Then get your images together. A website is only as good as the images you put in it so consider spending some budget on professional photography to start you off. But then you can probably start to do some yourself. We interviewed, Jon Holloway at Dyslexic Photographer who runs private, tailored photography tuition for start-ups and small businesses, to get his top tips on doing your own photography in-house
4. Framing - do you need to get closer or further away? Up or down? Around to the side a bit? Your feet are an incredibly effective zoom, use them.
5. Accessories - A large bit of white card can work wonders for reflecting light.
6. Think of a photo like the copy on your website. You wouldn't write a sentence once and think that’s the final thing. You need to keep working at it until it is right. Only then will it get better.
Once you have your images, you will start to see your brand really coming together and you are now ready to start designing your website. Start with thinking about your consumer journey and how your site should be structured, it needs to be simple and easy to navigate with a few key features. Avoid too much clutter, people need to get to what they want quickly and easily.
If you have an ecommerce store, get them to feel part of your brand lifestyle through the images and language you use. Video can really help engagement, with over 80% of customers more likely to convert after they watch a video on a landing page. You want them to spend time on your site looking at your products and offer them options they may not have considered to up-sell or cross-sell products, and then the important part is that they can navigate effortlessly to basket and through the checkout process in a few simple steps.
If you have a portfolio site, consider what your target audience mindset is when they land on your site. By that I mean, if you are an electrician they will need the contact number bold and easy to get to and be able to click from their mobile to call you. They may like to see pricing clear and simple before they call too. If you are an interior designer they will want to see a large gallery of images showcasing your work and drawing them in to entice them on what you have to offer and how you can help, you may want to drive them to sign up to your newsletter to capture interested clients and target them through your email marketing.
Key features to consider:
There is lots to consider when creating a website and this is only the very start, designing a website is a very important step for you and your business and must be well-considered, it is your public face to the world and needs to represent you in the best possible way. If you want to get in touch to discuss designing your website we always love to have a chat about a new business, just give us a call.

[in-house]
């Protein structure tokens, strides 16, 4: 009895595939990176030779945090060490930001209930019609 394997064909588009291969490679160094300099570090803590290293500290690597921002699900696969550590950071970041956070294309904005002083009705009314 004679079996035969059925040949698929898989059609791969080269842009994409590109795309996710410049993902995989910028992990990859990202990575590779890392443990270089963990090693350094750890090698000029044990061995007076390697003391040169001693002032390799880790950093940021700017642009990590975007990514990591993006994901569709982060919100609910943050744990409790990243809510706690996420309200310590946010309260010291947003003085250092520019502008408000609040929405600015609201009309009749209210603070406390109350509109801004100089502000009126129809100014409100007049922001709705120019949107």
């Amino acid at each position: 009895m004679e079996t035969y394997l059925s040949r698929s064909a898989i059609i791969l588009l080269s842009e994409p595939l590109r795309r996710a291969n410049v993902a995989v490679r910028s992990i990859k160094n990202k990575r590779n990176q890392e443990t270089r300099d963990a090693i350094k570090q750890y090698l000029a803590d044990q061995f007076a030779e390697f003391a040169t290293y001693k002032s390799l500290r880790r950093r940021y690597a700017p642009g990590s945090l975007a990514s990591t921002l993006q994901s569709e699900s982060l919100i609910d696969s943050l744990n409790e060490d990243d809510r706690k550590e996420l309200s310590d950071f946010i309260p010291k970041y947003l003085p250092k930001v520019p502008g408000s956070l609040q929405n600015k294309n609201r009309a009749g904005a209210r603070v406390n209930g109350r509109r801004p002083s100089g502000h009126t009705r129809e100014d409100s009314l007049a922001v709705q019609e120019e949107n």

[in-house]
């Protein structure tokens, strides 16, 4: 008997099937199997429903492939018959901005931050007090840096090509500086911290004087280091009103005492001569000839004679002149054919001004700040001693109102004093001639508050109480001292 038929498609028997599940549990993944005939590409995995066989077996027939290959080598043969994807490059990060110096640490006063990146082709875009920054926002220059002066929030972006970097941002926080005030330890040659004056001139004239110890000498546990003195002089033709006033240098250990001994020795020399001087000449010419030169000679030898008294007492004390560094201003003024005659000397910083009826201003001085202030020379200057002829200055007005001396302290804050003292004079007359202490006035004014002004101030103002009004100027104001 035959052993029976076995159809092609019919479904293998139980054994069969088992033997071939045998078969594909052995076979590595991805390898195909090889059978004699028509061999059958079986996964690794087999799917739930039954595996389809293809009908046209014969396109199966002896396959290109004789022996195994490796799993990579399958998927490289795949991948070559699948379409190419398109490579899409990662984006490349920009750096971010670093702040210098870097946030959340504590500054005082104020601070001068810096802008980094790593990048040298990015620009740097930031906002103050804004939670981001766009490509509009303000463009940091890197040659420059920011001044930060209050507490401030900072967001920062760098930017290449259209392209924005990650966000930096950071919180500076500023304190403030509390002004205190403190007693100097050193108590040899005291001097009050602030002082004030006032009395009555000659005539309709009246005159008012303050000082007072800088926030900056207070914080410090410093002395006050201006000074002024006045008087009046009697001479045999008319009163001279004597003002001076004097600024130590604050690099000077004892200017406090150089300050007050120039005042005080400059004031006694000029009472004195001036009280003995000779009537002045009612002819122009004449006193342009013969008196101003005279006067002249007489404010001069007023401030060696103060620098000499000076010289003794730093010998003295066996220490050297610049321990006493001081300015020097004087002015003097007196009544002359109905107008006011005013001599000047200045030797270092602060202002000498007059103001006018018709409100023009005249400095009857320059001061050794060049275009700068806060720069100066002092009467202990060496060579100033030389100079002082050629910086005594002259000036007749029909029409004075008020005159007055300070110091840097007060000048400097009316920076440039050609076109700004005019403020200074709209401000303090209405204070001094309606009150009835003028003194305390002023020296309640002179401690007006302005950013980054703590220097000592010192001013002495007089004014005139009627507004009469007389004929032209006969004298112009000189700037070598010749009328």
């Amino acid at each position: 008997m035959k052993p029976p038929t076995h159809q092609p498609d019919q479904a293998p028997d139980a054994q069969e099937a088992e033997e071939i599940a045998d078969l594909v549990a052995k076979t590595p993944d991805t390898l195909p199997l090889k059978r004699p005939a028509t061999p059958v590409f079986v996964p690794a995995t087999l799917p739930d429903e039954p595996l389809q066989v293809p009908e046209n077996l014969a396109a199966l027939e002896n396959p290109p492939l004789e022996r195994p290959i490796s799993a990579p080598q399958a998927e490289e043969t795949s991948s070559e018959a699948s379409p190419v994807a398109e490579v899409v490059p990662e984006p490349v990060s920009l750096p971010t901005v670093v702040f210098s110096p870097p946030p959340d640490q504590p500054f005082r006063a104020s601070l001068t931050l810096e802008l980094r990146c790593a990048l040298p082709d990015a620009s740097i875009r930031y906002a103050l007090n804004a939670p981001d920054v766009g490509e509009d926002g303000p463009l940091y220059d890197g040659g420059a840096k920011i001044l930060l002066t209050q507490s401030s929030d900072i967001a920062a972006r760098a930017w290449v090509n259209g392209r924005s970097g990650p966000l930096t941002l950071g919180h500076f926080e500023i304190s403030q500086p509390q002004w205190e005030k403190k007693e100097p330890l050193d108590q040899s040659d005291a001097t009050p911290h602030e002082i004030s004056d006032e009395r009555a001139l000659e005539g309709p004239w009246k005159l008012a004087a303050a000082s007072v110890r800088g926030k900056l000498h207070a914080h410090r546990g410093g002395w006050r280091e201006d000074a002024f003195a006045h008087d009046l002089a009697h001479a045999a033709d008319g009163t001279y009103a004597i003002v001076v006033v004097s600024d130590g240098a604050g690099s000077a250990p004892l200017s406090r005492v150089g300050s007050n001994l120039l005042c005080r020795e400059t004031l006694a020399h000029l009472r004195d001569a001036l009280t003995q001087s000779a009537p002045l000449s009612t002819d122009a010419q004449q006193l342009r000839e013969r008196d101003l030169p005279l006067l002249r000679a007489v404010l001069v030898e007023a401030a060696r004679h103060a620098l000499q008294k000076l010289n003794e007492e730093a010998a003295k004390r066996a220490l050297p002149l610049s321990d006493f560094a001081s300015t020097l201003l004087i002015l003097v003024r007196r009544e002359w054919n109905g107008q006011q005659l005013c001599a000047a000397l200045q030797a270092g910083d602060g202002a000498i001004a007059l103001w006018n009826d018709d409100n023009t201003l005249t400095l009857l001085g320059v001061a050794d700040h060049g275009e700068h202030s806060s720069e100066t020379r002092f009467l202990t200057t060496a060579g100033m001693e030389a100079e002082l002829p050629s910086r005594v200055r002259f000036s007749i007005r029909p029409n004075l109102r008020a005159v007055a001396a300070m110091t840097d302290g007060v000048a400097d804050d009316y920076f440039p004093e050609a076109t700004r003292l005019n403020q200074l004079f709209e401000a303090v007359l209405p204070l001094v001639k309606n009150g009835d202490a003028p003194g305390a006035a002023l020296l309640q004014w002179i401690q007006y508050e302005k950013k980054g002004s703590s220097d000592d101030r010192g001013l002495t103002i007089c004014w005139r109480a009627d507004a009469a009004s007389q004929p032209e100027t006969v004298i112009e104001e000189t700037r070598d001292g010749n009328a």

If you want to know more about Jon’s photography workshops to achieve your goals, from lighting your products to camera and equipment advice. You can get in touch with him at email@example.com or go to dyslexicphotographer.com
Recently we have been doing a LOT of networking, attending events and organising them, to get to know how this benefits a small business and if it truly can help grow your business.
As a small independent local business ourselves we share the same understanding of running a business and what advice and support is needed. We felt that networking could be a really good avenue to become part of the local business community and let people get to know us and what the company offers.
We thought we would share some tried and tested methods to help you boss small business networking like a pro...
1. Get out of your comfort zone
It can be super daunting walking into a room of strangers and talking confidently about your business, however after you do it once you will see that everyone is in the same boat and its always way easier than you think. You leave punching the air (metaphorically speaking hopefully) and feel you are a more than capable and confident.
2. Do some prep
Look at who the networking is aimed at and the potential attendees, prepare an ‘elevator pitch’ about you and your business. Make sure you have lots of business cards and any marketing materials on you. Think about what you hope to achieve from the session and be open about that if given the opportunity.
3. No one likes a hard sell
Yes this is a great opportunity to find new potential clients, however no one wants to feel they are being sold to. When you meet someone, introduce your self and firstly enquire (and actively listen!) about their business. Find something you have in common or something you know about their industry and ask questions. Once you have built a good conversation flow, ask the question ‘is there anything I can do to help you’ or ‘what could you do with my help on?’
4. Evening networking
Drinks help. Just don’t go crazy. Stop at one.
When you meet someone and it becomes clear they don’t need your services, think about other people (or potential clients) you know who they might benefit from knowing them and put in an introduction. Giving away free advice and sharing contacts helps build trust and even if they don’t need you now, they might need you in the future or know someone else who does. If you have helped them in a small way you will be remembered favorably.